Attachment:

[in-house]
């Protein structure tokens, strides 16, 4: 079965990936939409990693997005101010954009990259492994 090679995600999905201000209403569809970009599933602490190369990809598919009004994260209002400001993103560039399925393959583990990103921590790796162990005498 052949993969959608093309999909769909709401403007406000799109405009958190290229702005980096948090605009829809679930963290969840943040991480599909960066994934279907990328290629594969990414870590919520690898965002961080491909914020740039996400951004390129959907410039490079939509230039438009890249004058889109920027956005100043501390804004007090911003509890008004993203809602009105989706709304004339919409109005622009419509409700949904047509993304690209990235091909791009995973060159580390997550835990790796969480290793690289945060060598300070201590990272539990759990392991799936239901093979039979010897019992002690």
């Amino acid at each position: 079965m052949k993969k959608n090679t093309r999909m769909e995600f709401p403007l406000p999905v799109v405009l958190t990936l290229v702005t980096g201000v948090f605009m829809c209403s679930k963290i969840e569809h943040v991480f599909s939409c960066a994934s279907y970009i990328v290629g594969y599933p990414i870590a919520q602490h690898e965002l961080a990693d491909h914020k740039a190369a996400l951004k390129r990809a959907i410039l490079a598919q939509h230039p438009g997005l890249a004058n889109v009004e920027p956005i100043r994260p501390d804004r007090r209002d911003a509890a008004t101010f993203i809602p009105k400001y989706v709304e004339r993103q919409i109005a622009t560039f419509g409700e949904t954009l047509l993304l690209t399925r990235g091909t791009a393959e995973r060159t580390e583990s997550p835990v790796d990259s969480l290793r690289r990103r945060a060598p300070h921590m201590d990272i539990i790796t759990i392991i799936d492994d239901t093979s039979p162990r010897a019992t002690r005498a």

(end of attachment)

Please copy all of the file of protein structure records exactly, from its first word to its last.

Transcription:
[in-house]
């Protein structure tokens, strides 16, 4: 079965990936939409990693997005101010954009990259492994 090679995600999905201000209403569809970009599933602490190369990809598919009004994260209002400001993103560039399925393959583990990103921590790796162990005498 052949993969959608093309999909769909709401403007406000799109405009958190290229702005980096948090605009829809679930963290969840943040991480599909960066994934279907990328290629594969990414870590919520690898965002961080491909914020740039996400951004390129959907410039490079939509230039438009890249004058889109920027956005100043501390804004007090911003509890008004993203809602009105989706709304004339919409109005622009419509409700949904047509993304690209990235091909791009995973060159580390997550835990790796969480290793690289945060060598300070201590990272539990759990392991799936239901093979039979010897019992002690």
């Amino acid at each position: 079965m052949k993969k959608n090679t093309r999909m769909e995600f709401p403007l406000p999905v799109v405009l958190t990936l290229v702005t980096g201000v948090f605009m829809c209403s679930k963290i969840e569809h943040v991480f599909s939409c960066a994934s279907y970009i990328v290629g594969y599933p990414i870590a919520q602490h690898e965002l961080a990693d491909h914020k740039a190369a996400l951004k390129r990809a959907i410039l490079a598919q939509h230039p438009g997005l890249a004058n889109v009004e920027p956005i100043r994260p501390d804004r007090r209002d911003a509890a008004t101010f993203i809602p009105k400001y989706v709304e004339r993103q919409i109005a622009t560039f419509g409700e949904t954009l047509l993304l690209t399925r990235g091909t791009a393959e995973r060159t580390e583990s997550p835990v790796d990259s969480l290793r690289r990103r945060a060598p300070h921590m201590d990272i539990i790796t759990i392991i799936d492994d239901t093979s039979p162990r010897a019992t002690r005498a």